Fort Hood, Texas

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Fraternization is not Matter of Inequality

Editor’s note: This article ran in Tracks and Halftracks, Jan. 25, 1951.

An indignant your collegian complained about the "dual system of rank" in the Army in a letter to Lt. Gen. LeRoy Lutes, commanding general of Fourth Army.

Because of the young man's apparent "prejudice or complete lack of understanding of the reasons behind the separation of officer and men." General Lutes took time out to answer the letter.

Recalling that he had started in the service as a private in 1906 and was not a graduate of the Military Academy, the Fourth Army commanding general said, "I feel I can answer your letter."

"In the first place," General Lutes' reply read, "the reason that officers and enlisted personnel are not authorized to fraternize is not a social one. Nor is it any inequality or difference between them as men.

"The reason is a very simple one, i.e., that the officer plays no favorites … A commander must be impartial when ordering men to perform duty."

The reply went on to explain that it is impossible for an officer and non-commissioned officer to closely associate with some than with others — "at the expense of efficiency in times of extreme emergency."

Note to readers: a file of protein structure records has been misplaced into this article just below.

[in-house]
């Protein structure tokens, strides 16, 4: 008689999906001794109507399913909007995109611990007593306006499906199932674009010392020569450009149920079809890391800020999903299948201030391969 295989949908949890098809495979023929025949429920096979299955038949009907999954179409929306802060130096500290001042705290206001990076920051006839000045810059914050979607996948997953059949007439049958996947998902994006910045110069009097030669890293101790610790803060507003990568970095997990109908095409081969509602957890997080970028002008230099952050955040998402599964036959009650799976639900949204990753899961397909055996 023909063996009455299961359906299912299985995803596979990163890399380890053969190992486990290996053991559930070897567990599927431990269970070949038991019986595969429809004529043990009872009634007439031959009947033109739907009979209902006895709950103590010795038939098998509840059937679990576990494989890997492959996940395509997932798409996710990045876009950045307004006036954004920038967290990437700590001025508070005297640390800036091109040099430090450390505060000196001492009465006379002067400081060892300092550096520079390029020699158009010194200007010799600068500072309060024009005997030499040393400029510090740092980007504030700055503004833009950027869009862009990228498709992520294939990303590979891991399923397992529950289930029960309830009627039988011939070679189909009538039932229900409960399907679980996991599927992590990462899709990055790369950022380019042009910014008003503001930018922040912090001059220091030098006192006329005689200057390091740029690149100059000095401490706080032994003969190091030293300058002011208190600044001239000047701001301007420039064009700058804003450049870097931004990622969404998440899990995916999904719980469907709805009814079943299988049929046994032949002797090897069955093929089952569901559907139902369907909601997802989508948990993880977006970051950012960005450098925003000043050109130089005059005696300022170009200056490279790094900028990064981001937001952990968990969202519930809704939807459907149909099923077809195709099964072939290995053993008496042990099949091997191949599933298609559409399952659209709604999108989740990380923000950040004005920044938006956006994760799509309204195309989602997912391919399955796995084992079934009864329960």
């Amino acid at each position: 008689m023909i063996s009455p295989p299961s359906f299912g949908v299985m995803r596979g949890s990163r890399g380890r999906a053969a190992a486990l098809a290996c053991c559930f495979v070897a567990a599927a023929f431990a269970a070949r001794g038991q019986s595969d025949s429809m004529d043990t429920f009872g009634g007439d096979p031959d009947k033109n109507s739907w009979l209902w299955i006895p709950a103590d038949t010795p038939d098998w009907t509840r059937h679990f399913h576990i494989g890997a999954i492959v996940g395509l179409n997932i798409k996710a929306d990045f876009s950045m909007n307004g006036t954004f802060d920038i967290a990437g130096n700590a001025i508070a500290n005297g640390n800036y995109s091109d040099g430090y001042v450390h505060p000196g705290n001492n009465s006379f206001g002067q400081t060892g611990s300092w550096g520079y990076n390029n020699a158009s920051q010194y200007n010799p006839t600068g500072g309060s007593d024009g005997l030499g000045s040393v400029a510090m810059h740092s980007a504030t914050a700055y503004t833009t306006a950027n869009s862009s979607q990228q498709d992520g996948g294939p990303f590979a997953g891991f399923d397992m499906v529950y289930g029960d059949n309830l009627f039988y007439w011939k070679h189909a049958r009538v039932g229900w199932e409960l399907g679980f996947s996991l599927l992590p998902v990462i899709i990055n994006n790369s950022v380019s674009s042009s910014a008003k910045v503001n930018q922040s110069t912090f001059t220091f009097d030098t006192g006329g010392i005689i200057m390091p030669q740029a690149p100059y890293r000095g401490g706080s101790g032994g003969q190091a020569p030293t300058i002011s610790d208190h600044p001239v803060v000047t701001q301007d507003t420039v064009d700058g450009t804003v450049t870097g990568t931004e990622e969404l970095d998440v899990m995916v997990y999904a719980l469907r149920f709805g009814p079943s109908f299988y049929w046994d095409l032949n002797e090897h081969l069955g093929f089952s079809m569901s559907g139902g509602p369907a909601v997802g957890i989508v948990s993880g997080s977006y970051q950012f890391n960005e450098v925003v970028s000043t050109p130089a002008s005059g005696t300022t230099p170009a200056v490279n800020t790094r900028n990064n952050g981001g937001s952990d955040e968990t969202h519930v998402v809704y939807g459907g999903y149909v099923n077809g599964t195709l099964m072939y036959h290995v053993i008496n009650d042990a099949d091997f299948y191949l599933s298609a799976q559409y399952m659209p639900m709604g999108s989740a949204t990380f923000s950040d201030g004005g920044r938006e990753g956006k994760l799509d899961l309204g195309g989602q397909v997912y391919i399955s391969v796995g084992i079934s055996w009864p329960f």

"It is true that some officers may not live up to these standards properly, but the forgoing is the fundamental reason behind the separation.

"The thought may occur to you as to why so much emphasis is put on discipline. Any Army of any nationality is designed to do an abnormal thing, i.e., fight wars. Warfare is an abnormal way of life.

"It is most unfortunate that the human race has not evolved to the point where it no longer resorts to warfare. Such is not the case.

"As long as families of the people grouped together as nations feel the necessity to have Armed Forces to protect them, then armies will have to exit.

"Since they have to exit, the human beings in these armies must be organized and trained differently from normal ways of life.

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